We seem to be receiving heart-breaking News every time the world reports about the northern white rhinoceros. Last Sunday, the world lost Nola, the beautiful 41 year-old rhinoceros who lived at San Diego's Safari Park. When her condition took a turn for the worst, her keepers made the decision to euthanize her. Earlier this year, she was suffering from multiple hip abscesses, and more recently a bacterial infection and several age-related health issues.

Her story

Nola was caught when she was almost a year and a half old in the Shambe region of Sudan. She was sent to DvÅr Králové Zoo in the Czech Republic, and since 1989 was on loan to the San Diego Zoo.

In 1996, attempts were made to have the two males Saut and Angalifu mate with Nola and another female named Nadi. Both females were given hormones so they would be more receptive to the males. Nola mated with Saut but never became pregnant.

The last three northern white rhinos

When she was alive, Nola was one of only four northern white rhinos in the world, and Ol Pejeta Conservancy is now home to the last three - Sudan (41), Najin (26) and Fatu (15). Sudan is the father of Najin and grandfather of Fatu making their mating impossible. Sadly, a variety of problems presented themselves in the past few years, preventing any of the living rhinos from reproducing. Nola was infertile as is Fatu, while Sudan has low sperm count. Attempts to impregnate Najin also failed in the Czech Republic.

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What is next?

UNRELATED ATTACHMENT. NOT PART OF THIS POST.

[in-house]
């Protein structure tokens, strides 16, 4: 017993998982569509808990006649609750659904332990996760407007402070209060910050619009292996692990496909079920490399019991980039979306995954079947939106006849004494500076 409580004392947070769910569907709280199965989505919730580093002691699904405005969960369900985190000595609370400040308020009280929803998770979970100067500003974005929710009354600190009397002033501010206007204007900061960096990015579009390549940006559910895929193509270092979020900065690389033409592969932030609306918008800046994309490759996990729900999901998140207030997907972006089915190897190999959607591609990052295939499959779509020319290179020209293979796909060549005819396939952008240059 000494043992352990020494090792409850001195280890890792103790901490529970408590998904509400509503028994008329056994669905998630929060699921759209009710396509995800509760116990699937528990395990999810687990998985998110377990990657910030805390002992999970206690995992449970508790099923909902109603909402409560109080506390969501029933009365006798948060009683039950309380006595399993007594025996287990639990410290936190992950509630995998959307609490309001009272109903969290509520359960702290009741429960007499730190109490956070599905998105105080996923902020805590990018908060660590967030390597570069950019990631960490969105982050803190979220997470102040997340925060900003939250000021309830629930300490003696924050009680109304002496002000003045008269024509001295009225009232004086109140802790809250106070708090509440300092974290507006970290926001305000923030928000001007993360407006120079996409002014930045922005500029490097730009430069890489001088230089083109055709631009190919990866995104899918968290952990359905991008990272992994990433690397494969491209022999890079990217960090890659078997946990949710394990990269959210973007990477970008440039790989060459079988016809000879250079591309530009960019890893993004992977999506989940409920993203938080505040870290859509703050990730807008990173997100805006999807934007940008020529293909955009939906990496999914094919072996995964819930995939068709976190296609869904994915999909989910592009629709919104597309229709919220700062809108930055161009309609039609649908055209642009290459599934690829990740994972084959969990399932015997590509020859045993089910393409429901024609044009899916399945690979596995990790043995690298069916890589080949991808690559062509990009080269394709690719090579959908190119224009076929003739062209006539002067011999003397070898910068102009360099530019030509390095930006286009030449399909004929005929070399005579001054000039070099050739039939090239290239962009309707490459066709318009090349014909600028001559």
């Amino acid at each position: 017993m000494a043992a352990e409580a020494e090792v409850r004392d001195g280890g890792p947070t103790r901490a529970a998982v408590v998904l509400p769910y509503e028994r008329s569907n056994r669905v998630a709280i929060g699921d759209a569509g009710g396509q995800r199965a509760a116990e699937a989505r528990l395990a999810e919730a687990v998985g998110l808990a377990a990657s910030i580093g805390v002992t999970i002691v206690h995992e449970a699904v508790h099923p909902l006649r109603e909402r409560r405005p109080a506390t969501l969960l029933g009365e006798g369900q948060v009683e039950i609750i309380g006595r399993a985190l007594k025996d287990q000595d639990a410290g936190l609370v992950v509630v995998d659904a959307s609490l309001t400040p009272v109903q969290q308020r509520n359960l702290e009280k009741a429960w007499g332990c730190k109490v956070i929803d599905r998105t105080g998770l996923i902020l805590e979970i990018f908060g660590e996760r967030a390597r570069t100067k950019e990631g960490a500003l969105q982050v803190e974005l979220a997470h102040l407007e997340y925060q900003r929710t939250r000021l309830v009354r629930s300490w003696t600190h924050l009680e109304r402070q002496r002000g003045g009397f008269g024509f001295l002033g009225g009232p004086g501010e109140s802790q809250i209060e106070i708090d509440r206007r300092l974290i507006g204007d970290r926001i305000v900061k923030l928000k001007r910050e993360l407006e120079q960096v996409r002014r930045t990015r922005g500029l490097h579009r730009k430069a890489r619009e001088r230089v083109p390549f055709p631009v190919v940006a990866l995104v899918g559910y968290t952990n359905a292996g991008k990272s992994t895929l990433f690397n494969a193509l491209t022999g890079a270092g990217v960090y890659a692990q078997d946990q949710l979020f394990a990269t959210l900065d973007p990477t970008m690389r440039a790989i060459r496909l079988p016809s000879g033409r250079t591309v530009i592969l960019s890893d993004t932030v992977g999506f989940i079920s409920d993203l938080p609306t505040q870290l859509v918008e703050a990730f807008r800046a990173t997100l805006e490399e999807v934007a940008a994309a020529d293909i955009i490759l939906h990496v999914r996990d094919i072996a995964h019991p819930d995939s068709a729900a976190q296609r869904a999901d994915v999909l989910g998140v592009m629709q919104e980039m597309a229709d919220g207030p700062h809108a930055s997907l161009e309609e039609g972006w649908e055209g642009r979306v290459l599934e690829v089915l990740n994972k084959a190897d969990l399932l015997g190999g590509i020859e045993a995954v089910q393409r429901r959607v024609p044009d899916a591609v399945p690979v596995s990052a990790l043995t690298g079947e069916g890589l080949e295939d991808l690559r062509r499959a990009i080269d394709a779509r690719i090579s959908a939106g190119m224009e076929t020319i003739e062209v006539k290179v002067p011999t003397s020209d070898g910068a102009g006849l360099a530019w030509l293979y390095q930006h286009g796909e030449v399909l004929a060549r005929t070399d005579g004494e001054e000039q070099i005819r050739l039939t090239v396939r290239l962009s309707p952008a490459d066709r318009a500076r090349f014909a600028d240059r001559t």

A last ray of hope still shines, and you can actually be a part Ol Pejeta and Dvůr Králové Zoo's initiative to raise $1 million towards their GoFundMe campaign "Make A Rhino." 100% of the funds collected will go towards developing vitro fertilisation techniques and stem cell technology to help save the species. While both organizations acknowledge that they could fail in their bid to make a baby northern white rhinoceros, they "hope that you will agree that it is worth trying."

If any funds should remain whether they succeed or fail, the committee set up will reinvest the amount collected to help save the other remaining rhino subspecies.

What we can learn from the species

Being a larger endangered species, the northern white rhino has received heavy media coverage over the years. But it is left to be seen whether or not we will learn from their loss. There are hundreds of smaller, lesser-known species going extinct every single day. Plants, insects, amphibians, reptiles, mollusks and other vertebrates, are silently slipping away unnoticed.

There is only one question: how many animal species do we have to lose before we wake up?

Lead image - Jeff Keeton

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